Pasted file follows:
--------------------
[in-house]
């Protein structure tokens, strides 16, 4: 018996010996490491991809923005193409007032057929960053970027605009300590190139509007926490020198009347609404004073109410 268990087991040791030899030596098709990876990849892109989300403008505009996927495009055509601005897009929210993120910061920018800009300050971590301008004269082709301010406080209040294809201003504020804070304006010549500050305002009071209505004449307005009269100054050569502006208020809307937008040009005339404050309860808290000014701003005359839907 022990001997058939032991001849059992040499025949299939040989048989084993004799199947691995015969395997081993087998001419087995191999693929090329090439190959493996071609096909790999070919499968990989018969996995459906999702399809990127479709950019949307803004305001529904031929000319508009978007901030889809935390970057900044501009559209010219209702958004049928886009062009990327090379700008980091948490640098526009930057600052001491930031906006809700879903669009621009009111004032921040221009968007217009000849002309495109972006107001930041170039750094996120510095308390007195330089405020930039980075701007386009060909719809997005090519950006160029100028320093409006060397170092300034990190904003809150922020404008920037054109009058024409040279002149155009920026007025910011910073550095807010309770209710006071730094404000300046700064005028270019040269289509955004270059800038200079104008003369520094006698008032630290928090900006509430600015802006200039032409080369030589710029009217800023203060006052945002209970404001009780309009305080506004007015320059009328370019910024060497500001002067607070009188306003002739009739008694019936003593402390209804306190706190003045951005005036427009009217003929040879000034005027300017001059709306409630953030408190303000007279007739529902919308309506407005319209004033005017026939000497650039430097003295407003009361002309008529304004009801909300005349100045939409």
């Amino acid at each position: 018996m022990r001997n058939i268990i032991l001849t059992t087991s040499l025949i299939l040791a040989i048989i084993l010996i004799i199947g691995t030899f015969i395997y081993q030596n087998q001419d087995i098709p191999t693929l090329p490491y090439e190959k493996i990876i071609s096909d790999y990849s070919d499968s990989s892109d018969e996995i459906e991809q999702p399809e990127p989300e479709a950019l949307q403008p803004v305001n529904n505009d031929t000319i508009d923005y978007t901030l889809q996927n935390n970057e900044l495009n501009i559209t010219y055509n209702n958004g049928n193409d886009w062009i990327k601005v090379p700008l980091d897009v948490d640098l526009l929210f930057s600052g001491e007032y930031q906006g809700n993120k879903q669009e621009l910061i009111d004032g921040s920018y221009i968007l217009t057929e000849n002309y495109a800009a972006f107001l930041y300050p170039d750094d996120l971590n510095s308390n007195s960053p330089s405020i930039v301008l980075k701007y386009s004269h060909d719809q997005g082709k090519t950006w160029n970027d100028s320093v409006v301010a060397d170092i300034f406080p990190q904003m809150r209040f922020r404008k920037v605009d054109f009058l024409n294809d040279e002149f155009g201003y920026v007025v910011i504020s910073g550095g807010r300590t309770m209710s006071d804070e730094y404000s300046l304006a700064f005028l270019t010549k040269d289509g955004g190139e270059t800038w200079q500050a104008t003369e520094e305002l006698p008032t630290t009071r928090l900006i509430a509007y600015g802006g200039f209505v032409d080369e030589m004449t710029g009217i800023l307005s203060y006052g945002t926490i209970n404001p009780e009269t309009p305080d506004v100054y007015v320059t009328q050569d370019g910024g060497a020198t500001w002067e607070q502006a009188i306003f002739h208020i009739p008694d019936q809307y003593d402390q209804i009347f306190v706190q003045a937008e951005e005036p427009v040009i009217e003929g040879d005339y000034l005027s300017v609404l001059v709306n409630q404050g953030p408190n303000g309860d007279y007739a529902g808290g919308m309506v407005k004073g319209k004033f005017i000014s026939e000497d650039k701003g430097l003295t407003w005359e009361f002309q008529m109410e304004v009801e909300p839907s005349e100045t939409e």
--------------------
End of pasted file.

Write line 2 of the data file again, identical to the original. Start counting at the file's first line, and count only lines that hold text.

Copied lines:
């Protein structure tokens, strides 16, 4: 018996010996490491991809923005193409007032057929960053970027605009300590190139509007926490020198009347609404004073109410 268990087991040791030899030596098709990876990849892109989300403008505009996927495009055509601005897009929210993120910061920018800009300050971590301008004269082709301010406080209040294809201003504020804070304006010549500050305002009071209505004449307005009269100054050569502006208020809307937008040009005339404050309860808290000014701003005359839907 022990001997058939032991001849059992040499025949299939040989048989084993004799199947691995015969395997081993087998001419087995191999693929090329090439190959493996071609096909790999070919499968990989018969996995459906999702399809990127479709950019949307803004305001529904031929000319508009978007901030889809935390970057900044501009559209010219209702958004049928886009062009990327090379700008980091948490640098526009930057600052001491930031906006809700879903669009621009009111004032921040221009968007217009000849002309495109972006107001930041170039750094996120510095308390007195330089405020930039980075701007386009060909719809997005090519950006160029100028320093409006060397170092300034990190904003809150922020404008920037054109009058024409040279002149155009920026007025910011910073550095807010309770209710006071730094404000300046700064005028270019040269289509955004270059800038200079104008003369520094006698008032630290928090900006509430600015802006200039032409080369030589710029009217800023203060006052945002209970404001009780309009305080506004007015320059009328370019910024060497500001002067607070009188306003002739009739008694019936003593402390209804306190706190003045951005005036427009009217003929040879000034005027300017001059709306409630953030408190303000007279007739529902919308309506407005319209004033005017026939000497650039430097003295407003009361002309008529304004009801909300005349100045939409």